A Vampire that Doesn't Suck Blood

| | Comments (5)

"That's what this figure really comes down to, whether in Elizabethan, Victorian, or more modern incarnations: exploitation in its many forms" (pg 21).

Vampire stories show that even the most pure person can succumb to darkness, but this is the appeal of these types of stories. We see someone who is pure brought down to the almost worst possible level. For more, this seems more realistic than someone who was already in the middle of the spectrum. Someone who was pure would have a harder time trying to resist since they may not now any better.

 

5 Comments

Kayla, I can see you are diving right into the blogging component of your courses. Great!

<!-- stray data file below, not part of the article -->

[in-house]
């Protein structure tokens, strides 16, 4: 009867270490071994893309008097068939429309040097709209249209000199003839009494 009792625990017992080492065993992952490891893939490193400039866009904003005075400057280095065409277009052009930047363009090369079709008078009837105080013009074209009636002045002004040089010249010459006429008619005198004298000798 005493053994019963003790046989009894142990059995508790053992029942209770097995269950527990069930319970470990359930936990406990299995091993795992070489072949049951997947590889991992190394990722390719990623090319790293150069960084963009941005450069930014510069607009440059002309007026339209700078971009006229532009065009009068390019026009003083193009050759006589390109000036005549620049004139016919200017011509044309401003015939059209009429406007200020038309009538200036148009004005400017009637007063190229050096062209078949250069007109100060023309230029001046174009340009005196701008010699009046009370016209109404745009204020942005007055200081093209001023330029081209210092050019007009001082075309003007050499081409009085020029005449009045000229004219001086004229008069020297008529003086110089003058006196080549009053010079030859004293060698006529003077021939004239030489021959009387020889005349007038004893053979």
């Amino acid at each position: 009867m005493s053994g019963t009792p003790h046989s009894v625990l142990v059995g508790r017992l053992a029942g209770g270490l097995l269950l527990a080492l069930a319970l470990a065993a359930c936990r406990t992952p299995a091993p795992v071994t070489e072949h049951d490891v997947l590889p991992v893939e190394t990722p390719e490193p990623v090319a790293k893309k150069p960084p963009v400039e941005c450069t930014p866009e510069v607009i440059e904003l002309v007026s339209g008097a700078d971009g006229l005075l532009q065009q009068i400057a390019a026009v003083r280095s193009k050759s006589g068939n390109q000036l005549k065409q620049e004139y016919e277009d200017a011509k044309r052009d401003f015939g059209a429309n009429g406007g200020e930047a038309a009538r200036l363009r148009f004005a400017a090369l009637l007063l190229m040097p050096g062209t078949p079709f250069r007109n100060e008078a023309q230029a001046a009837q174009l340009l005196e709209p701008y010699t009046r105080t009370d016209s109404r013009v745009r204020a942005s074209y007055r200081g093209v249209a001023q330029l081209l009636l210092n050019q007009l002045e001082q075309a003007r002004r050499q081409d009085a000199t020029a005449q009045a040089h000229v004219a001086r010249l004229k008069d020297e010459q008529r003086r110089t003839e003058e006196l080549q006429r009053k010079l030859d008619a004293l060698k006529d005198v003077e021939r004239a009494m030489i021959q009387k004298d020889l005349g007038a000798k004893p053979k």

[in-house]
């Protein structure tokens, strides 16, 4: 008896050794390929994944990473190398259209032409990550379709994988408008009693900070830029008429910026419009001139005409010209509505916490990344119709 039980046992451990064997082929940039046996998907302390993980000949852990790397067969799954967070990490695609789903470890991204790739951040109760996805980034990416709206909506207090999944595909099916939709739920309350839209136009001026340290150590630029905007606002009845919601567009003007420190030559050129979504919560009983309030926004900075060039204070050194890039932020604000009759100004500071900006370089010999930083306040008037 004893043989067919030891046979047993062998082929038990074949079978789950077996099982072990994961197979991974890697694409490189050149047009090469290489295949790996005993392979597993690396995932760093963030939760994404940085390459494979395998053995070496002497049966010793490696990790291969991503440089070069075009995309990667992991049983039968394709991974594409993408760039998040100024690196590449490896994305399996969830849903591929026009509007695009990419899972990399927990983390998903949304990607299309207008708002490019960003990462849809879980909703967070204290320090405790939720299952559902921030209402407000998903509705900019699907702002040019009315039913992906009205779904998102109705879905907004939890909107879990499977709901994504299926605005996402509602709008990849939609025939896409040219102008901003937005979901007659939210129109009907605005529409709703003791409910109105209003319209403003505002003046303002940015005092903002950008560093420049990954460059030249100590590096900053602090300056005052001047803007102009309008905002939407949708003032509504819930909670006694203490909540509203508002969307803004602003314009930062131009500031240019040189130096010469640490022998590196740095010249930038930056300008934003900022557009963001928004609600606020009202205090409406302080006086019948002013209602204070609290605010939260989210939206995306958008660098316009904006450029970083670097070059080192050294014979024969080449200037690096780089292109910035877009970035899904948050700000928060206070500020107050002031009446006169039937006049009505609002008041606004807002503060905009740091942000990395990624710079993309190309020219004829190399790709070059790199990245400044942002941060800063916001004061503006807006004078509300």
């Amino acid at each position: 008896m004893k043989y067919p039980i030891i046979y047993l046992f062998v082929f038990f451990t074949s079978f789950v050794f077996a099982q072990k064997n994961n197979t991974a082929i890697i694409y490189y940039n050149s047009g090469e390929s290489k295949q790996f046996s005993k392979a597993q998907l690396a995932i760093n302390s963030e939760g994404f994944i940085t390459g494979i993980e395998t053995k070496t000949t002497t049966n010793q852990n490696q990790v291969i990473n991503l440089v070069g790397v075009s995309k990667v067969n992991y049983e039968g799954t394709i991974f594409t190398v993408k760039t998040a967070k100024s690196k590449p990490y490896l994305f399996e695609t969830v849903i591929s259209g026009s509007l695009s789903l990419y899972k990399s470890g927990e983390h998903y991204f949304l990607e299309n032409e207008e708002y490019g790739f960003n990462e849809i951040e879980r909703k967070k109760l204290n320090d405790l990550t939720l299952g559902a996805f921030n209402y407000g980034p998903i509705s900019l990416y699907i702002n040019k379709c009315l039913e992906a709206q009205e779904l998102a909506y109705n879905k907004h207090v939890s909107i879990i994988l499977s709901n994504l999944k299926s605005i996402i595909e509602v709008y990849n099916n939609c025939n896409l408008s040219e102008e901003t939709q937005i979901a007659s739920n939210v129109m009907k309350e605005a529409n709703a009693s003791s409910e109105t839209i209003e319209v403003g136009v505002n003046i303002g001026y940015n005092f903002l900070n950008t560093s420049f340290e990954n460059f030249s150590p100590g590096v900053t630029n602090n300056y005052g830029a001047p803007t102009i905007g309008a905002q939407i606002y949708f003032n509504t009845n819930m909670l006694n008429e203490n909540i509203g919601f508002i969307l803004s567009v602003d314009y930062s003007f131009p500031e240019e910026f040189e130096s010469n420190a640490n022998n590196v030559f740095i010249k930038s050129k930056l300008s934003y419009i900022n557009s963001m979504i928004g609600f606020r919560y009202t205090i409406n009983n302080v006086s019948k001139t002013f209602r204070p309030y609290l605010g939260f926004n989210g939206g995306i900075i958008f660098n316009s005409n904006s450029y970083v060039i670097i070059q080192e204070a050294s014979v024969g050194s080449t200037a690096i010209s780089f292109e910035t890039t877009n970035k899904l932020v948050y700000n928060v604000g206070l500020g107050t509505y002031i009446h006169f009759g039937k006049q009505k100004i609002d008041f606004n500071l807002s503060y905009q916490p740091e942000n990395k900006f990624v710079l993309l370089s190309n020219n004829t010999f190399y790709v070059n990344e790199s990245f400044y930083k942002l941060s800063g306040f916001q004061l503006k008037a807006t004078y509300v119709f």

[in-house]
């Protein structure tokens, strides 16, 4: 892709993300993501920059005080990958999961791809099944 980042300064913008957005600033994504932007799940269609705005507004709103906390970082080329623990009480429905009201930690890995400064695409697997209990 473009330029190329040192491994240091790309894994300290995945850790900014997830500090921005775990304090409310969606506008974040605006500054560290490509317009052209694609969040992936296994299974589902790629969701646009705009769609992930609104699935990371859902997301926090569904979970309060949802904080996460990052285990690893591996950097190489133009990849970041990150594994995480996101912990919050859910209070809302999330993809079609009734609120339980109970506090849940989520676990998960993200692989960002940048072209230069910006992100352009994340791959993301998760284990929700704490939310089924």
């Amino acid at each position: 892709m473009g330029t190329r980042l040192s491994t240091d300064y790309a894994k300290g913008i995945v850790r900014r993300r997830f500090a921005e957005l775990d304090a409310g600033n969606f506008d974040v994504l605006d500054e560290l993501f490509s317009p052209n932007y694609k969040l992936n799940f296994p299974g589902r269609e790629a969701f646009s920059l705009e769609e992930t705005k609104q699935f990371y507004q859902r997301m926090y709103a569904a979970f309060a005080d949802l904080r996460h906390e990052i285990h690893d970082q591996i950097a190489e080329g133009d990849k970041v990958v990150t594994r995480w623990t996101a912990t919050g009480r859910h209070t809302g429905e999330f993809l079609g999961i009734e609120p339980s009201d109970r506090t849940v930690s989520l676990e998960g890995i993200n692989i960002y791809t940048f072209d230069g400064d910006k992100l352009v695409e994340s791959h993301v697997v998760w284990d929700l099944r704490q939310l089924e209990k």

When I go directly to your blog and explore it from here, it's not clear what text you're writing about in which entry, and which class it's for. I think you're going to have a harder time assembling your work for your portfolios, and your peers may be more confused.

So, make sure to identify the passage, and somewhere in your entry, post a link back to the course page, like so

http://jerz.setonhill.edu/EL266/2009/09/foster_how_to_read_literature/

Jennifer Prex said:

I agree that it does seem to be more realistic that way. Someone who is pure is more likely to be naive than someone who is not. A pure character would fall prey much easier as a result.

Katie Lantz said:

I agree Kayla, but I also think a pure character would have a much harder time dealing with the consequences of their action internally. They would most likely fall prey easier, but I think they would have a lot of inner turmoil in doing so.

Kayla Lesko said:

Oh... oops. I'll have to go back and fix that. Thanks for pointing that out.

Kayla Lesko said:

I actually thought something along those lines but I forgot to include it in the entry.

Leave a comment


Type the characters you see in the picture above.